Published December 2nd 2014
My first Murakami experience.
I’ve always avoided Murakami. I’m not sure why. Maybe because I don’t read Japanese. Or maybe it’s because I’m very particular about the use of stream-of-consciousness and magic realism in a story. Saramago is to stream-of-consciousness what Borges is to magic realism. José Saramago is for me the Nirnava when it comes to the stream-of-consciousness narrative technique and Borges is the magic realism counterpart. Everyone else I always found wanting when it came to these two types of narrative.
Unfortunately this vignette is not a good example of stream-of-consciousness, due to the fact that it’s very short. This story is another thing altogether. What we have here is something Kafka would have liked (or not) to have written. It’s nightmarish, haunting, and very peculiar indeed. Setting: a library posing as a torturous entity, a “sheep man”, a mysterious girl, a dog, and an old man. As with Saramago, we have lots of symbolism and imagery, ie, there’s a lot of meat to sink your teeth into. Putting all this imagery and symbolism aside, at the end of the day, it’s about a boy imprisoned in a library, but underneath it all, it’s a tale about loss, fear and loneliness. I’ve been ranting lately about the short-story being a superior kind of story when compared to the longer forms (eg, the novel). This short-story, because that’s what we are really talking about here, has much more to it than meets the eye, ie, stuff to be discovered and pondered over. I’m planning on reading it again very shortly to discover its inner workings.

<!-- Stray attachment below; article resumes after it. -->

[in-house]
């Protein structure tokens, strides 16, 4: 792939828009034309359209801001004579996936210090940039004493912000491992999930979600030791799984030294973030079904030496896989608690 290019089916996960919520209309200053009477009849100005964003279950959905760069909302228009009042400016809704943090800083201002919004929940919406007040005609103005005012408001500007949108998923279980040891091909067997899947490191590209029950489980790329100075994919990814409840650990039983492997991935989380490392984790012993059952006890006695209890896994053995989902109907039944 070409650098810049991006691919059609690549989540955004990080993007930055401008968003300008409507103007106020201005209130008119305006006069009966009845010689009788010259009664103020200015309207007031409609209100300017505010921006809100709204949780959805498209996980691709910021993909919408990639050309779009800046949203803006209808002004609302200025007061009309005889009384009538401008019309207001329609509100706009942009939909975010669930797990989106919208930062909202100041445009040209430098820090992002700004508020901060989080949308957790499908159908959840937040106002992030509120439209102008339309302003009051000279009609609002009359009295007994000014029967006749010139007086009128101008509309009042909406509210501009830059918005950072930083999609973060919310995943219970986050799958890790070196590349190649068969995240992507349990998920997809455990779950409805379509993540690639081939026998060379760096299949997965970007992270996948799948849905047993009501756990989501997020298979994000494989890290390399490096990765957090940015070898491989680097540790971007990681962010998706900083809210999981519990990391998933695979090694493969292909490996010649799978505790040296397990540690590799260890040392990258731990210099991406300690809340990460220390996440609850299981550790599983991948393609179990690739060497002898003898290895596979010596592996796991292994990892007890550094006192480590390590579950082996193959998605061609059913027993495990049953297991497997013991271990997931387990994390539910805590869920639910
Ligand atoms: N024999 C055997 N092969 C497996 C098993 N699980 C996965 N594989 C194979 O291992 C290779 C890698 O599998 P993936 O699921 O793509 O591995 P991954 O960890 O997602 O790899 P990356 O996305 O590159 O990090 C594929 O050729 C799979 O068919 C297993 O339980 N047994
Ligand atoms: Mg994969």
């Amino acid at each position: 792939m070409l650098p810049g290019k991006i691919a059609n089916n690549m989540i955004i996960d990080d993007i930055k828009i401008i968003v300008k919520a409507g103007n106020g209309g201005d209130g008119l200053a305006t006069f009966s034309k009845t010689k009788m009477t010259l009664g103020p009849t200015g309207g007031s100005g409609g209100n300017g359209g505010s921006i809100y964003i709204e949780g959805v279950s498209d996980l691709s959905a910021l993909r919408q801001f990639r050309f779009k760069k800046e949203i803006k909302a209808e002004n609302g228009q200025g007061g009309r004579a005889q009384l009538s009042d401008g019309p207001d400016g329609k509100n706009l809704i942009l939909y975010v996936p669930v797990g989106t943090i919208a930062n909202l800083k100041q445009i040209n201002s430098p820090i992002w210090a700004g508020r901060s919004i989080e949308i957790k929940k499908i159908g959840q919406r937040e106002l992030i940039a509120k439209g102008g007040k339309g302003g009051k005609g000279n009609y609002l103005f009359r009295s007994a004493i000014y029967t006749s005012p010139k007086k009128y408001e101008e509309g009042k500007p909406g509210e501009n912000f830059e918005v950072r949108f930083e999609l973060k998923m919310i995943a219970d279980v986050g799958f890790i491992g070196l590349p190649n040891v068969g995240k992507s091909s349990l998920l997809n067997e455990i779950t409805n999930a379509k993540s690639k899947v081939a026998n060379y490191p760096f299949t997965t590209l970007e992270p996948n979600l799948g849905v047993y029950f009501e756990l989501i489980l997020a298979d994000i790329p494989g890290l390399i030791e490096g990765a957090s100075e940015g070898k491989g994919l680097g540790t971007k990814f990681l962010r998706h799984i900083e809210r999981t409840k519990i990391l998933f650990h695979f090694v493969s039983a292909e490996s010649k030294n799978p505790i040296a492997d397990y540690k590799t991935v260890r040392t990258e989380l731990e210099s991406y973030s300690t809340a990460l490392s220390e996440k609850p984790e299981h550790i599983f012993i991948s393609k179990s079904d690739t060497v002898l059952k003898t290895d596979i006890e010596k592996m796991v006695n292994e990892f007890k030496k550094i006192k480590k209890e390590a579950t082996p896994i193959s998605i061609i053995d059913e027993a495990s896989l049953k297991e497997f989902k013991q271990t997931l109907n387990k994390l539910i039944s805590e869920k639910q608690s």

I’m always a sucker for translated fiction, mainly because of its tendency to defy expectations. Sometimes it’s even better than reading it in the original, because if the translation is good, we have a dual interaction with two authors: the one writing it, and the one doing the translation (in this case Ted Goossen). We have wonderful examples of this tandem work in translation: Rilke vs Mitchel (into English), Rilke vs Vasco Graça Moura (into Portuguese), etc. I still remember one of Gass’ translations of Rilke where he struggled, I think in the Elegies, with the concept of Innerweltraum, Weltraum, Raum in English. Gass’ struggle was palpable and sometimes painful to read (his overblown style of translating does not sit well with me).
I’ve read all of Rilke in German. Then I started getting curious on well he would be translated into another language, in my case, English and Portuguese. After reading him in translation I came back to reading Rilke in the original, but I still maintain that we learn a lot by reading him in two (or three) different languages. This duality, German vs English/Portuguese, is very enriching. It allows different takes on the same piece of text, because reading something in a different frame of reference that every language implies makes all the difference at the end of the day. What I wouldn’t give to be able to read Murakami in Japanese…
I firmly believe Rilke is impossible to translate. Rilke in translation is another thing altogether. Is it the same with Murakami? I need someone who reads Japanese to answer this…
As a bonus, the coloured pages and the design makes it also worth reading.